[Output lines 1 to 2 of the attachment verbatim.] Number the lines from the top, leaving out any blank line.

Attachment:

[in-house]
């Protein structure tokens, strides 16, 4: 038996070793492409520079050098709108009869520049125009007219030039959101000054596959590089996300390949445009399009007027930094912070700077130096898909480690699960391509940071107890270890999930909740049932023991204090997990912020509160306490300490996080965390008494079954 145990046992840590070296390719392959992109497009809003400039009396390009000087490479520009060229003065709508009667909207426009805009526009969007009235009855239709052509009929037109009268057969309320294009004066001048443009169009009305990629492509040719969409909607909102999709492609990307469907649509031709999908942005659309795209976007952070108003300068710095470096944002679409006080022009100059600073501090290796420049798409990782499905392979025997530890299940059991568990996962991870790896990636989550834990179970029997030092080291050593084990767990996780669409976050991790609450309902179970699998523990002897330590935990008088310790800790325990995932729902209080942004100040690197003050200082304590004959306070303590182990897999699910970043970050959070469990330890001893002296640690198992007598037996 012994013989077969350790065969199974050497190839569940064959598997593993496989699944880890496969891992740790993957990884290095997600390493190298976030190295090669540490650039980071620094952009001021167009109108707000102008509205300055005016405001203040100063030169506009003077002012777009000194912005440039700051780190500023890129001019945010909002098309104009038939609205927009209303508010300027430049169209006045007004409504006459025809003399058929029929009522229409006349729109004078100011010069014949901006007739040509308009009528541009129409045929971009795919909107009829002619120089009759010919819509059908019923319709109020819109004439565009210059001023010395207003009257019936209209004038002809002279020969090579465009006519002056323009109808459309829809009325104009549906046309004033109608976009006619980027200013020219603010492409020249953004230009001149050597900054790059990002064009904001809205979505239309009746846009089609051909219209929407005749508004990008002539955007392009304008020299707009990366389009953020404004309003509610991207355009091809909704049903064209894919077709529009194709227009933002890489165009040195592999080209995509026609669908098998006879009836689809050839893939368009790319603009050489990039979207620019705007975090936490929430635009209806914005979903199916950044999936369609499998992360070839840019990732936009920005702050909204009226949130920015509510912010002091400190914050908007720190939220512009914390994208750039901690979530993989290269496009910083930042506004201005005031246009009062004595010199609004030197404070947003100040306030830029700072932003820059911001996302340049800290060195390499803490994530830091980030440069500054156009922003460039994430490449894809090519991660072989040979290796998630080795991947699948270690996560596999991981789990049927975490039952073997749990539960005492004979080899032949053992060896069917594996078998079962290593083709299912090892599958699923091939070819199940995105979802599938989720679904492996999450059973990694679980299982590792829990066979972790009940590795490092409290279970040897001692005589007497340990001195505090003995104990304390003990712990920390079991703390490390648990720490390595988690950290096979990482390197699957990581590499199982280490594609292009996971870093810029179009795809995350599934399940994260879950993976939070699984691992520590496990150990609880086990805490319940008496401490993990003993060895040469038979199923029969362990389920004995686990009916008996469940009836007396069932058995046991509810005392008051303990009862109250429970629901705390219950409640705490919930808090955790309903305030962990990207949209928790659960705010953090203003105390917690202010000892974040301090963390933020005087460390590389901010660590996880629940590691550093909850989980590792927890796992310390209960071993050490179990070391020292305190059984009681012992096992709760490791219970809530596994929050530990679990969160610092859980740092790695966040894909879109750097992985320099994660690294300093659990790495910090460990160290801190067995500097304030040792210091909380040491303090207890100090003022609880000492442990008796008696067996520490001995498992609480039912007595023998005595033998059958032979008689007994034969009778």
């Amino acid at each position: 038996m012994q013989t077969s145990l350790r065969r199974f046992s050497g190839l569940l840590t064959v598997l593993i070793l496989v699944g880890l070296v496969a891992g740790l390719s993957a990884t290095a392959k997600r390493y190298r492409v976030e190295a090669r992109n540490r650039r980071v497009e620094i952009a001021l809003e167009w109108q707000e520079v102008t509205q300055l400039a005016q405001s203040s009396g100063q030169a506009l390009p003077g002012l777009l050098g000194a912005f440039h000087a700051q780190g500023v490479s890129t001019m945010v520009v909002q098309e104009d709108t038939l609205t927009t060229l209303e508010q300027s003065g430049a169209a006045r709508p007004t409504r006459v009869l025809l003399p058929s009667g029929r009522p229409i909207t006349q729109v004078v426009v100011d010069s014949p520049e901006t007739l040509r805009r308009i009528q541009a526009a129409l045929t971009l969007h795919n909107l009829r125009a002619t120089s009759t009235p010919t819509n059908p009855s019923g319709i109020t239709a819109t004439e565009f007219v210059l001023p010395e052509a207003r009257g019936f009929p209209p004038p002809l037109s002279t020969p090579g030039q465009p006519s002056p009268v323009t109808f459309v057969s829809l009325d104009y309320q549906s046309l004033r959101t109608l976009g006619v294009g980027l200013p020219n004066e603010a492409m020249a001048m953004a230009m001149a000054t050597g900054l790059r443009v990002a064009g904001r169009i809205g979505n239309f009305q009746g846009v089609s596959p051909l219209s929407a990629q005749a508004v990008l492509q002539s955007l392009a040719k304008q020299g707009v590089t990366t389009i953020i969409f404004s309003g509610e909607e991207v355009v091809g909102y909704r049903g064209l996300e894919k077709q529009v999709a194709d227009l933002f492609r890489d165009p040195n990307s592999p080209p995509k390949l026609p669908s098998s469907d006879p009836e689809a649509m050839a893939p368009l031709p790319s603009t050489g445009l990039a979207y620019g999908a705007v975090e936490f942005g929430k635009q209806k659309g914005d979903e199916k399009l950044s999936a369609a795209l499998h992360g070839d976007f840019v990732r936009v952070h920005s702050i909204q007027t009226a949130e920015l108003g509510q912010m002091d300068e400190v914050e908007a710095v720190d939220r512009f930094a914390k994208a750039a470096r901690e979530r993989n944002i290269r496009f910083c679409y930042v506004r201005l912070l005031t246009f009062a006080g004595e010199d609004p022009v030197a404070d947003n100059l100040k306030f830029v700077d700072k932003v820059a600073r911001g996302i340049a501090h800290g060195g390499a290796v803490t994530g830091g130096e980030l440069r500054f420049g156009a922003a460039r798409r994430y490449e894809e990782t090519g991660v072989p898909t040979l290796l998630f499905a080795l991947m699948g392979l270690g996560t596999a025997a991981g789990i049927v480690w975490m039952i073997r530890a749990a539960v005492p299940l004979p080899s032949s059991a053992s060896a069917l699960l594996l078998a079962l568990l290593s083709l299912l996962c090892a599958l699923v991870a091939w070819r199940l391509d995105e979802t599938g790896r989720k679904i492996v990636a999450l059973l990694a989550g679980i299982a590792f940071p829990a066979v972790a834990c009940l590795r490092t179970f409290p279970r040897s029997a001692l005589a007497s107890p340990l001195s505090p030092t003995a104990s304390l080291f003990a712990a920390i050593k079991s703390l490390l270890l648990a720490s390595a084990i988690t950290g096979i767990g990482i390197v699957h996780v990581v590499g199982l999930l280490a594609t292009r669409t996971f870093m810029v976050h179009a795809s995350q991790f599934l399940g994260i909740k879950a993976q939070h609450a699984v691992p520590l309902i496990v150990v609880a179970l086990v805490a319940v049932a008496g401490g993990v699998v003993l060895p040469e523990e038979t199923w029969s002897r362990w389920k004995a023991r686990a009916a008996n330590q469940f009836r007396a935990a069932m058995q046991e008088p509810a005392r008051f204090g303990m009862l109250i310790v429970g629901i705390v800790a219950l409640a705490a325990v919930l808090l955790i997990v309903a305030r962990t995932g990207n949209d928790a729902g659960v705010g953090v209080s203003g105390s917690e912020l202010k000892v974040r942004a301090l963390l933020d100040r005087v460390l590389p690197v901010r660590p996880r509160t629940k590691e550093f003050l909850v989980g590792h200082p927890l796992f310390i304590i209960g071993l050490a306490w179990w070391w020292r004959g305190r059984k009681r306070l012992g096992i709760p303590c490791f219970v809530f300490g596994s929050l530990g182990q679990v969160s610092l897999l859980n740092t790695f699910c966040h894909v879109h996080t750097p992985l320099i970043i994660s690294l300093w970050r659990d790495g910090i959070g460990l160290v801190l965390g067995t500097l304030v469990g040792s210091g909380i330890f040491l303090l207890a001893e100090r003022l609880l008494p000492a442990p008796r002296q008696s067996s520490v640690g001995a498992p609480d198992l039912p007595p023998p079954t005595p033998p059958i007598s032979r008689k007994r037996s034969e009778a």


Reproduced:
[in-house]
């Protein structure tokens, strides 16, 4: 038996070793492409520079050098709108009869520049125009007219030039959101000054596959590089996300390949445009399009007027930094912070700077130096898909480690699960391509940071107890270890999930909740049932023991204090997990912020509160306490300490996080965390008494079954 145990046992840590070296390719392959992109497009809003400039009396390009000087490479520009060229003065709508009667909207426009805009526009969007009235009855239709052509009929037109009268057969309320294009004066001048443009169009009305990629492509040719969409909607909102999709492609990307469907649509031709999908942005659309795209976007952070108003300068710095470096944002679409006080022009100059600073501090290796420049798409990782499905392979025997530890299940059991568990996962991870790896990636989550834990179970029997030092080291050593084990767990996780669409976050991790609450309902179970699998523990002897330590935990008088310790800790325990995932729902209080942004100040690197003050200082304590004959306070303590182990897999699910970043970050959070469990330890001893002296640690198992007598037996 012994013989077969350790065969199974050497190839569940064959598997593993496989699944880890496969891992740790993957990884290095997600390493190298976030190295090669540490650039980071620094952009001021167009109108707000102008509205300055005016405001203040100063030169506009003077002012777009000194912005440039700051780190500023890129001019945010909002098309104009038939609205927009209303508010300027430049169209006045007004409504006459025809003399058929029929009522229409006349729109004078100011010069014949901006007739040509308009009528541009129409045929971009795919909107009829002619120089009759010919819509059908019923319709109020819109004439565009210059001023010395207003009257019936209209004038002809002279020969090579465009006519002056323009109808459309829809009325104009549906046309004033109608976009006619980027200013020219603010492409020249953004230009001149050597900054790059990002064009904001809205979505239309009746846009089609051909219209929407005749508004990008002539955007392009304008020299707009990366389009953020404004309003509610991207355009091809909704049903064209894919077709529009194709227009933002890489165009040195592999080209995509026609669908098998006879009836689809050839893939368009790319603009050489990039979207620019705007975090936490929430635009209806914005979903199916950044999936369609499998992360070839840019990732936009920005702050909204009226949130920015509510912010002091400190914050908007720190939220512009914390994208750039901690979530993989290269496009910083930042506004201005005031246009009062004595010199609004030197404070947003100040306030830029700072932003820059911001996302340049800290060195390499803490994530830091980030440069500054156009922003460039994430490449894809090519991660072989040979290796998630080795991947699948270690996560596999991981789990049927975490039952073997749990539960005492004979080899032949053992060896069917594996078998079962290593083709299912090892599958699923091939070819199940995105979802599938989720679904492996999450059973990694679980299982590792829990066979972790009940590795490092409290279970040897001692005589007497340990001195505090003995104990304390003990712990920390079991703390490390648990720490390595988690950290096979990482390197699957990581590499199982280490594609292009996971870093810029179009795809995350599934399940994260879950993976939070699984691992520590496990150990609880086990805490319940008496401490993990003993060895040469038979199923029969362990389920004995686990009916008996469940009836007396069932058995046991509810005392008051303990009862109250429970629901705390219950409640705490919930808090955790309903305030962990990207949209928790659960705010953090203003105390917690202010000892974040301090963390933020005087460390590389901010660590996880629940590691550093909850989980590792927890796992310390209960071993050490179990070391020292305190059984009681012992096992709760490791219970809530596994929050530990679990969160610092859980740092790695966040894909879109750097992985320099994660690294300093659990790495910090460990160290801190067995500097304030040792210091909380040491303090207890100090003022609880000492442990008796008696067996520490001995498992609480039912007595023998005595033998059958032979008689007994034969009778």